A proper hole
The tree hole obviously needs to be large enough to accommodate the root system. However, digging a hole significantly larger than that preps the immediate soil zone for root outreach. A 3-foot-diameter hole generally fits the bill. I will trench out a channel for an excessively long root rather than curl it in toward the trunk. Loosening the subsoil in the bottom of a 16- to 20-inch-deep hole provides additional leeway in setting the height of the graft union aboveground. A buried graft union will eventually establish its own roots, which override the desired dwarfing effect of clonal rootstock. I aim to keep the graft union 4 inches above the soil line, planting only slightly deeper than the tree may have grown in the nursery. Keep in mind that the settling of looser soils may bring the graft union down another inch or so. Trees on seedling roots are the one exception: The graft union can be buried if you wish to encourage self-rooting of the scion cultivar.
Do not mix massive amounts of compost with the soil in the planting hole. The roots will soon extend much farther into the surrounding earth for long-term sustenance. A super-enriched planting hole gives roots little reason to leave the home base. I prefer to backfill the tree only with the soil that came out of the hole, with the more friable topsoil placed against the roots and the subsoil used to finish filling the hole. Tree nutrition in the years ahead will come from above in the form of orchard compost and ramial wood chips to build that desirable fungal duff, where 90 percent of the feeder roots will be found. Extension advice to load young fruit plantings up on nitrate fertilizers for the first several years will work against the fungal connection we seek for long-term tree health.
Roughly serrating the sides of a hole dug in heavy soil with a digging fork helps fracture a too-smooth clay finish. Growing roots need to readily penetrate into the surrounding soil; otherwise they may circle around the glazed bowl that can inadvertently result from clay particle adhesion caused by digging the hole. Piling good soil to one side of the planting hole and less loamy subsoil to another side as you dig allows you to systematically plant without compacting the turned earth as you maneuver about. I sprinkle a pound of rock phosphate (for early root development) and the same amount of Azomite (for trace nutrients) onto these soil piles and into the tree hole itself, stirring all together in the planting process.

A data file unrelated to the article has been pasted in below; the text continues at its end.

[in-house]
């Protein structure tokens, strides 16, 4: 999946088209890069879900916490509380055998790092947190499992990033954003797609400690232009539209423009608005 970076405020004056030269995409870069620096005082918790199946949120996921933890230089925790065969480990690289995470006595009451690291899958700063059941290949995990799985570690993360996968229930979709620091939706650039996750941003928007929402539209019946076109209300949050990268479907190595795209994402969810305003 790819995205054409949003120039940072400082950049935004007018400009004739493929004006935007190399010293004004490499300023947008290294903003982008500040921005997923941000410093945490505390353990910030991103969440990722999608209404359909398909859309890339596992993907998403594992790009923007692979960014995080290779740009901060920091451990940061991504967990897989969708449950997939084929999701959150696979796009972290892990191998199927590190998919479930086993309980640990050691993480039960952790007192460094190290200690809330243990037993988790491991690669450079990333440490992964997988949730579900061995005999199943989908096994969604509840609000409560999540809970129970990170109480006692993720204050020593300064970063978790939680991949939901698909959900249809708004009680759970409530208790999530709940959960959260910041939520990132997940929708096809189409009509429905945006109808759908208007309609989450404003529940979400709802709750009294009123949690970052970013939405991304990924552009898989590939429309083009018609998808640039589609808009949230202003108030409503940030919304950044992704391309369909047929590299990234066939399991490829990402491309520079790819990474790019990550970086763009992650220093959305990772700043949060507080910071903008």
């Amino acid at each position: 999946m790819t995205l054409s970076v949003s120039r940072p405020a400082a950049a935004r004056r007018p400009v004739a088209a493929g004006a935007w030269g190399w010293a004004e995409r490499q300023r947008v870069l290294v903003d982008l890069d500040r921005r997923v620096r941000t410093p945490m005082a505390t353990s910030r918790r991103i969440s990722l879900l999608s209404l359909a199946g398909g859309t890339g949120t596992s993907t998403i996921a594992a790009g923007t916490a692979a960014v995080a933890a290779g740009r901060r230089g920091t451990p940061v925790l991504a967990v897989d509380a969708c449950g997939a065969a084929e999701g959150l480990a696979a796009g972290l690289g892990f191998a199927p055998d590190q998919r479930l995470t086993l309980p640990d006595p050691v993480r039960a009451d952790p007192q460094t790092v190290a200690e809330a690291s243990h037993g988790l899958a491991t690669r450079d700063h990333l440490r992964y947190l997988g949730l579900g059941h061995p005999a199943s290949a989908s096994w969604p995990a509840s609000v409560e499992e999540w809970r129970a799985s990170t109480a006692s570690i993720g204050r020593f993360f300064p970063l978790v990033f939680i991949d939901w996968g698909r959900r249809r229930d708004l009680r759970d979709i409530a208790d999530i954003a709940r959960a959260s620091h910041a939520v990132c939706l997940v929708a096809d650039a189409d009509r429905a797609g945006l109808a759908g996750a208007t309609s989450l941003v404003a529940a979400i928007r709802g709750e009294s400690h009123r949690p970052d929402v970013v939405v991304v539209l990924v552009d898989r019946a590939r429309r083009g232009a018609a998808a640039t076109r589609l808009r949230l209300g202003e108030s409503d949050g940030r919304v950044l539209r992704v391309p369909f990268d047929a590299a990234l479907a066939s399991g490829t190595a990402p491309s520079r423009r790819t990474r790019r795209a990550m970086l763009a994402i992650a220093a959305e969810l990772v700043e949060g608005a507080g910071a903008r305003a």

Berries are more straightforward (not having been grafted in the first place), because the soil line evident from nursery days marks the very goal for planting day. Preparing the bed during the previous year makes planting a quick task, particularly for brambles. Use a hoe to create a deep-enough planting furrow, then line out cane stock at the recommended spacing.
Trees and fruiting bushes planted in containers will require much more frequent watering and feeding with compost tea and herbal brews. Porous-walled pots will lose moisture rapidly compared with a thick- walled tub or whiskey barrel. Drainage holes are a must to prevent roots from sitting in standing water; a gravel layer at the very bottom is strongly suggested to facilitate this drainage. Suggested soil mix for potting up: equal parts compost, perlite, peat moss, and decomposing forest leaf litter. Ramial mulch atop this soil is the right biological touch. Containerized trees eventually get severely rootbound but can be a fun novelty while the plants thrive.